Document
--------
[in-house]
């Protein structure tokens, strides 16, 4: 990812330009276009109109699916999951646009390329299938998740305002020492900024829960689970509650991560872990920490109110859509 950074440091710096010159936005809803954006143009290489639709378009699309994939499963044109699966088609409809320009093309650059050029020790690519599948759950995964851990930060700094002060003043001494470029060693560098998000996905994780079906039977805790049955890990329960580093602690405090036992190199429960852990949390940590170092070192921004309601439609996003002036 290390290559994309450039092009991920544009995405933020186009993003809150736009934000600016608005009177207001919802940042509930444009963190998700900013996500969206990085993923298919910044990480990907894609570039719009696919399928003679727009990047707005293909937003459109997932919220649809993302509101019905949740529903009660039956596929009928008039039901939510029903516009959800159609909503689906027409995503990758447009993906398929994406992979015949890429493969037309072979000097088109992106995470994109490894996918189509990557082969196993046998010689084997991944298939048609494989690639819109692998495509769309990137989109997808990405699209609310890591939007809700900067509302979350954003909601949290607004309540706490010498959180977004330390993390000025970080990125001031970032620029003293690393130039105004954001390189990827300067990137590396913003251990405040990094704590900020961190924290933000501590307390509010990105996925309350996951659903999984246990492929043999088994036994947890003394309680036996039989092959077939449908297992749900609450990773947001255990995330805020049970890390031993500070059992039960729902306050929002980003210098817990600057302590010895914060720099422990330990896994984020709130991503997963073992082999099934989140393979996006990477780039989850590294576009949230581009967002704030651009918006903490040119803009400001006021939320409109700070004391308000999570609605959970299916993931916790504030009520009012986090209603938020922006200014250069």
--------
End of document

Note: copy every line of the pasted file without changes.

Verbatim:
[in-house]
């Protein structure tokens, strides 16, 4: 990812330009276009109109699916999951646009390329299938998740305002020492900024829960689970509650991560872990920490109110859509 950074440091710096010159936005809803954006143009290489639709378009699309994939499963044109699966088609409809320009093309650059050029020790690519599948759950995964851990930060700094002060003043001494470029060693560098998000996905994780079906039977805790049955890990329960580093602690405090036992190199429960852990949390940590170092070192921004309601439609996003002036 290390290559994309450039092009991920544009995405933020186009993003809150736009934000600016608005009177207001919802940042509930444009963190998700900013996500969206990085993923298919910044990480990907894609570039719009696919399928003679727009990047707005293909937003459109997932919220649809993302509101019905949740529903009660039956596929009928008039039901939510029903516009959800159609909503689906027409995503990758447009993906398929994406992979015949890429493969037309072979000097088109992106995470994109490894996918189509990557082969196993046998010689084997991944298939048609494989690639819109692998495509769309990137989109997808990405699209609310890591939007809700900067509302979350954003909601949290607004309540706490010498959180977004330390993390000025970080990125001031970032620029003293690393130039105004954001390189990827300067990137590396913003251990405040990094704590900020961190924290933000501590307390509010990105996925309350996951659903999984246990492929043999088994036994947890003394309680036996039989092959077939449908297992749900609450990773947001255990995330805020049970890390031993500070059992039960729902306050929002980003210098817990600057302590010895914060720099422990330990896994984020709130991503997963073992082999099934989140393979996006990477780039989850590294576009949230581009967002704030651009918006903490040119803009400001006021939320409109700070004391308000999570609605959970299916993931916790504030009520009012986090209603938020922006200014250069």